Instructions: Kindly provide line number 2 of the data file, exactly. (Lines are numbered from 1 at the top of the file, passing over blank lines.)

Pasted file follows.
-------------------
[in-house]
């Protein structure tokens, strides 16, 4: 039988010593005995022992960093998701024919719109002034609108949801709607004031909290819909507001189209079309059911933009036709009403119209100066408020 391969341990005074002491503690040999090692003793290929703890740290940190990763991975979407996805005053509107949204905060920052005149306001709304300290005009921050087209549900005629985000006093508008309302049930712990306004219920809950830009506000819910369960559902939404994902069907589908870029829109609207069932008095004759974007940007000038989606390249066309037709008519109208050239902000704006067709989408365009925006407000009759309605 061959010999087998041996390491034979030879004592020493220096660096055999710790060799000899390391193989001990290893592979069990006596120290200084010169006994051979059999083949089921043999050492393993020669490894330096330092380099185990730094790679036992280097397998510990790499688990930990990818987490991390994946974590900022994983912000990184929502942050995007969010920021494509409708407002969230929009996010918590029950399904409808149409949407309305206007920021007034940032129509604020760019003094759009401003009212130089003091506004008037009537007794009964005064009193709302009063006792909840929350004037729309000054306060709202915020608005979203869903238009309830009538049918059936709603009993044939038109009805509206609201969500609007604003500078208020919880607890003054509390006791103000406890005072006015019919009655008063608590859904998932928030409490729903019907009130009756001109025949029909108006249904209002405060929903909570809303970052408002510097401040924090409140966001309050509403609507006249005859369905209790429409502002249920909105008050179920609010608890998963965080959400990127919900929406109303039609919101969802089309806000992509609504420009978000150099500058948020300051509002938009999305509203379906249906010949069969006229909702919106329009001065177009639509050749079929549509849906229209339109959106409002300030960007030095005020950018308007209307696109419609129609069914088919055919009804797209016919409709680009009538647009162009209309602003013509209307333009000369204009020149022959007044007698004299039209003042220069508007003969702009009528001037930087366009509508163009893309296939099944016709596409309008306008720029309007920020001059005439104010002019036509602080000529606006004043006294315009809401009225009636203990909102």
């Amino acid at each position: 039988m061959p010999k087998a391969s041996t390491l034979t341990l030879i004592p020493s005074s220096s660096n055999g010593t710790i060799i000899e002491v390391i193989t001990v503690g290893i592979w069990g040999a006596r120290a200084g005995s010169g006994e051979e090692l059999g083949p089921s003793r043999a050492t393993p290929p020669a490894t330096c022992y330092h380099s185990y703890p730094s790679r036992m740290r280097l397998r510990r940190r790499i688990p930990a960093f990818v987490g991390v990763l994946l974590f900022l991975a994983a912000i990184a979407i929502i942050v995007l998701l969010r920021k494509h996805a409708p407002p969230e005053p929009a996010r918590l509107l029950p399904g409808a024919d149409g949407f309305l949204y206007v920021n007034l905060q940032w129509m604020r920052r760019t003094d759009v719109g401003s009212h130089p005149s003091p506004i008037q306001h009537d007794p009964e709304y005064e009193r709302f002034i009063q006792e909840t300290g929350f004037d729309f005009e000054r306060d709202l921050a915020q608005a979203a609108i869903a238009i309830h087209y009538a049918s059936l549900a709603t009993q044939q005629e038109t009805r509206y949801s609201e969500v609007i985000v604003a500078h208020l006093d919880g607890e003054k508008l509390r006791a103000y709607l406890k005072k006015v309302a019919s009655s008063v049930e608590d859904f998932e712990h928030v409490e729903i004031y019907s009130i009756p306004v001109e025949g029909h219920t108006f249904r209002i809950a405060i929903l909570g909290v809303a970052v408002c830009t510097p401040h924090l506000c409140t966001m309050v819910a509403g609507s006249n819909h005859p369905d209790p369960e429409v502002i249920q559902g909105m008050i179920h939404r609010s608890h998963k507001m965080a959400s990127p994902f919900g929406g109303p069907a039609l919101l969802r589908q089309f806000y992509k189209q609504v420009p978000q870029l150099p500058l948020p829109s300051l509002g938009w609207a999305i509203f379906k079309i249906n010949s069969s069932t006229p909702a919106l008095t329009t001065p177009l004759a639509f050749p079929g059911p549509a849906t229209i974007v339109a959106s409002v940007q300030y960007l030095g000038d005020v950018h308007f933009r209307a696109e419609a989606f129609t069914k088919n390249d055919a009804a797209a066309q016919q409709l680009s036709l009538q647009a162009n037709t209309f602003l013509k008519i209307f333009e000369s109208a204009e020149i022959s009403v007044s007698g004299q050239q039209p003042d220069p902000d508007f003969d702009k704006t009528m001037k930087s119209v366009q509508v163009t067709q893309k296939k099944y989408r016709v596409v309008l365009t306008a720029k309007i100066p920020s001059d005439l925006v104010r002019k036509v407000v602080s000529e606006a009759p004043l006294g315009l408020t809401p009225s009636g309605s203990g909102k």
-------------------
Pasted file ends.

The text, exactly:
């Protein structure tokens, strides 16, 4: 039988010593005995022992960093998701024919719109002034609108949801709607004031909290819909507001189209079309059911933009036709009403119209100066408020 391969341990005074002491503690040999090692003793290929703890740290940190990763991975979407996805005053509107949204905060920052005149306001709304300290005009921050087209549900005629985000006093508008309302049930712990306004219920809950830009506000819910369960559902939404994902069907589908870029829109609207069932008095004759974007940007000038989606390249066309037709008519109208050239902000704006067709989408365009925006407000009759309605 061959010999087998041996390491034979030879004592020493220096660096055999710790060799000899390391193989001990290893592979069990006596120290200084010169006994051979059999083949089921043999050492393993020669490894330096330092380099185990730094790679036992280097397998510990790499688990930990990818987490991390994946974590900022994983912000990184929502942050995007969010920021494509409708407002969230929009996010918590029950399904409808149409949407309305206007920021007034940032129509604020760019003094759009401003009212130089003091506004008037009537007794009964005064009193709302009063006792909840929350004037729309000054306060709202915020608005979203869903238009309830009538049918059936709603009993044939038109009805509206609201969500609007604003500078208020919880607890003054509390006791103000406890005072006015019919009655008063608590859904998932928030409490729903019907009130009756001109025949029909108006249904209002405060929903909570809303970052408002510097401040924090409140966001309050509403609507006249005859369905209790429409502002249920909105008050179920609010608890998963965080959400990127919900929406109303039609919101969802089309806000992509609504420009978000150099500058948020300051509002938009999305509203379906249906010949069969006229909702919106329009001065177009639509050749079929549509849906229209339109959106409002300030960007030095005020950018308007209307696109419609129609069914088919055919009804797209016919409709680009009538647009162009209309602003013509209307333009000369204009020149022959007044007698004299039209003042220069508007003969702009009528001037930087366009509508163009893309296939099944016709596409309008306008720029309007920020001059005439104010002019036509602080000529606006004043006294315009809401009225009636203990909102």